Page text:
Prayer is at the heart of any Dominican life. It is through daily prayer and contemplation that we are able to fulfil our commitment to preach.
The essence of Dominican life is a combination of the contemplative life with the active one. One nourishes and stimulates the other. Like the disciples on the road to Emmaus, our hearts burn within us as Christ opens the scriptures to us through contemplation (Lk 24:32) and we are compelled to preach, to announce his good news (Lk 24:34) in whichever way we can.
St. Dominic saw prayer as an activity that should emerge as naturally as breathing, eating and loving. Lay Dominicans make a clear commitment to pray, both in the tradition and liturgy of the Church in the community of our family, parish or fraternity, and privately, through listening to the Word of God and reading the Scriptures.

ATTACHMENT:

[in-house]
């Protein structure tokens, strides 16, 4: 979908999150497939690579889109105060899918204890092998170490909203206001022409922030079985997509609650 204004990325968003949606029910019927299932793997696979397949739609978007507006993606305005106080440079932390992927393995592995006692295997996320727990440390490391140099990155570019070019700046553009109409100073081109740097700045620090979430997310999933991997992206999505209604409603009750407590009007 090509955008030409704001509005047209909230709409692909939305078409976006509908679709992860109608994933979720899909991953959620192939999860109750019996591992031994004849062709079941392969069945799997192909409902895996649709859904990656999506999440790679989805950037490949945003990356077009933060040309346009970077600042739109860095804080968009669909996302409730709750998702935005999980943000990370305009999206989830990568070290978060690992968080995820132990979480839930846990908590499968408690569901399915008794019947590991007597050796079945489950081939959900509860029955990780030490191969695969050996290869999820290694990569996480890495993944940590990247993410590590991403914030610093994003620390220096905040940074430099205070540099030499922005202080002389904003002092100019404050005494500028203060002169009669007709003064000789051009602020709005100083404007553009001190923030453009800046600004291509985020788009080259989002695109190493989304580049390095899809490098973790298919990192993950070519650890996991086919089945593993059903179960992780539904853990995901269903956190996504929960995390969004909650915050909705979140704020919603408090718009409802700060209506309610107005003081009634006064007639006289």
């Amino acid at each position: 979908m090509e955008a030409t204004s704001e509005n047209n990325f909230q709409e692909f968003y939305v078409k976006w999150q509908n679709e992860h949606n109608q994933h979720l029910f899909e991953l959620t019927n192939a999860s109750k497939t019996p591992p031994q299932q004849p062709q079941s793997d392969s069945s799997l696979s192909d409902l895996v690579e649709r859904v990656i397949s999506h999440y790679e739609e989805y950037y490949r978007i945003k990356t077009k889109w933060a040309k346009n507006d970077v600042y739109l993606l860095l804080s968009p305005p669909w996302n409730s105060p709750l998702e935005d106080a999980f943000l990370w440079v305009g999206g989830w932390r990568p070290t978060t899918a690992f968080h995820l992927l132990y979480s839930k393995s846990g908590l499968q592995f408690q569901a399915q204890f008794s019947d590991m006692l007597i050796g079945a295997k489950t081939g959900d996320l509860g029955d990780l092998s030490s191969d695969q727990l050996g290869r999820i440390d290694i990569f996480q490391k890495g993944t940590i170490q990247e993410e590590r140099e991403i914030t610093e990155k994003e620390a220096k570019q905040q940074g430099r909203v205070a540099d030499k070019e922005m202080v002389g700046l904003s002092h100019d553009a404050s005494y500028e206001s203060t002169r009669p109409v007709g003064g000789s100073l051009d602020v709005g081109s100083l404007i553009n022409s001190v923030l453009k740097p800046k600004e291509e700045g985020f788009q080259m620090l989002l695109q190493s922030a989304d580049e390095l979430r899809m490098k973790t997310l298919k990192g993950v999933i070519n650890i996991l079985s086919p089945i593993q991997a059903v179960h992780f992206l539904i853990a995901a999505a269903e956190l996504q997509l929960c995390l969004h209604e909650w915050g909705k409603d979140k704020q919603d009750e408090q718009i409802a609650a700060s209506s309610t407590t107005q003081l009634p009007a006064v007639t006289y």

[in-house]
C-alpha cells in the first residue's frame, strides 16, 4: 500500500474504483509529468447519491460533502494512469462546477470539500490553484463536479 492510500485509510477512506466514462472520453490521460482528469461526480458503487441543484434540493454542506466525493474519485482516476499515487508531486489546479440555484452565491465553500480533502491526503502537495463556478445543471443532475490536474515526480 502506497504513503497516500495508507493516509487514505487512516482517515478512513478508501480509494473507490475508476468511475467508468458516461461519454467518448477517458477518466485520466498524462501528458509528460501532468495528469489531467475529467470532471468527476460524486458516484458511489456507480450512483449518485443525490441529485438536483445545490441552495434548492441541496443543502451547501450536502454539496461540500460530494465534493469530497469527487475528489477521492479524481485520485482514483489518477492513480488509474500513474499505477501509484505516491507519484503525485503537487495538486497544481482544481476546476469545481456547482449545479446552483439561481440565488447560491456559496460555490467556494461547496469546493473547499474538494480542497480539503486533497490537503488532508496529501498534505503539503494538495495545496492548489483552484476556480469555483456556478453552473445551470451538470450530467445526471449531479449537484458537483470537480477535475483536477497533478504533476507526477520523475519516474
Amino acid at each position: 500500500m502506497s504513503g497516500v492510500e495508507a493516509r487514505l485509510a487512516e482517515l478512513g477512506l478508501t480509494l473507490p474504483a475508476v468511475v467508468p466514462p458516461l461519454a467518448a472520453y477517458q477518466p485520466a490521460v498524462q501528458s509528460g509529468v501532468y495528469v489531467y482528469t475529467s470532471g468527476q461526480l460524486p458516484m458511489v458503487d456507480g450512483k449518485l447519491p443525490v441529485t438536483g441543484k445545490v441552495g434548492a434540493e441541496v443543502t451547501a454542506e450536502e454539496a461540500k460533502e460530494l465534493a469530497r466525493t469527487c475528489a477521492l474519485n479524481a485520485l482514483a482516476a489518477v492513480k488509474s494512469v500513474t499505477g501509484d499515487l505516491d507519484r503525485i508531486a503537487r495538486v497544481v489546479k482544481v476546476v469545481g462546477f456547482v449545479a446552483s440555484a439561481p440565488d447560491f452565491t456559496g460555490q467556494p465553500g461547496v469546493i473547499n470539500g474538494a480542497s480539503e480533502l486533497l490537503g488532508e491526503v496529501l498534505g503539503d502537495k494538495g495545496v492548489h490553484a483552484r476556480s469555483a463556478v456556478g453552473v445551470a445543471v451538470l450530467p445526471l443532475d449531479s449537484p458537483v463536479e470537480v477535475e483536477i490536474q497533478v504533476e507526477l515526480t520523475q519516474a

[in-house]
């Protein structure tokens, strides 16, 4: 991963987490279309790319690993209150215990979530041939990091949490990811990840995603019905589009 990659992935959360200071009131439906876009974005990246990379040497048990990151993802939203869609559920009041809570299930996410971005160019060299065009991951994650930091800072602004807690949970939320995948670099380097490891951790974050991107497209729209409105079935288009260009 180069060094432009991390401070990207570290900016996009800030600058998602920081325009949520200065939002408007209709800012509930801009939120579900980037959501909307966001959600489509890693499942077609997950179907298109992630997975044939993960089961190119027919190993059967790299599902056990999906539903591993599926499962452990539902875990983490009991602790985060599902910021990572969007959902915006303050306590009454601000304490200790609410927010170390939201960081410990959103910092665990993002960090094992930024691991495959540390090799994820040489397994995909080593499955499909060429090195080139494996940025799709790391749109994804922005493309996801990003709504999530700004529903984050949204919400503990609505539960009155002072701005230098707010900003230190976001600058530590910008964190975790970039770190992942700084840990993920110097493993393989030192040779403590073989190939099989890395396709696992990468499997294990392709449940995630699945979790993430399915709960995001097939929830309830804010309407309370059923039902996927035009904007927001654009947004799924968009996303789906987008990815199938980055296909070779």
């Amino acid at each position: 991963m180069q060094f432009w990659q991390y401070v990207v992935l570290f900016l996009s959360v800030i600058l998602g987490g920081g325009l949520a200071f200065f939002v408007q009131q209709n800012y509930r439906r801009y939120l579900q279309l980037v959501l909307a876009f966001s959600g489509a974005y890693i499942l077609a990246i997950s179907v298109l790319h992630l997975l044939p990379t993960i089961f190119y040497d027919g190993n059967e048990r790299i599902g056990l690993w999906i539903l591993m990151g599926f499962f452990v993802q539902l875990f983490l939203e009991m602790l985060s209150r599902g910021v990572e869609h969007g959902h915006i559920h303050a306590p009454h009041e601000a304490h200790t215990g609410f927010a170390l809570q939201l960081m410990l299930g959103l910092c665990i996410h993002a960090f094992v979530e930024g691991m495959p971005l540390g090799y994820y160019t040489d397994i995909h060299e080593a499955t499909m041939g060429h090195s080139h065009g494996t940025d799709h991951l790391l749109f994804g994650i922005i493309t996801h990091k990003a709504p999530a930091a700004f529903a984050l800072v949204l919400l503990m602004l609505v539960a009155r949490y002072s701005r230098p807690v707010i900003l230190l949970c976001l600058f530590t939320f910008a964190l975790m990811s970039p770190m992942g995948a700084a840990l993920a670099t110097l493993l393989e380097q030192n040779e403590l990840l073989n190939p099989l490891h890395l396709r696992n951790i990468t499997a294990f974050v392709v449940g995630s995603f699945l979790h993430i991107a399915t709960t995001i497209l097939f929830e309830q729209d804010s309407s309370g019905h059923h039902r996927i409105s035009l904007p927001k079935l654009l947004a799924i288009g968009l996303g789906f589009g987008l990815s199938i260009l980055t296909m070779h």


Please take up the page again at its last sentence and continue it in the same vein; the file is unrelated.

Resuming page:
In particular, Lay Dominicans are encouraged to
- say the Divine Office daily, for example Lauds (Morning Prayer) and Vespers (Evening Prayer). The Office can be said at home, in the parish or with the local Dominican community at a local priory or convent
- attend Mass daily, or as often as we can
- say the Rosary, a devotion which has a strong connection with the Dominican order
- attend the Sacrament of Reconciliation frequently
- unite in prayer for the dead of the Order and of the Fraternity.
There are many ways of praying. St. Dominic’s Nine Ways of Prayer is a guide written down in the thirteenth century, by people who had known St. Dominic and had observed how he spent his time in prayer. It’s a useful guide which may help you in finding ways to pray.
Prayer in the Dominican Tradition
A talk from the Dominican Forum
One of the traditions of the order is that the Rosary was given to St. Dominic by Our Lady.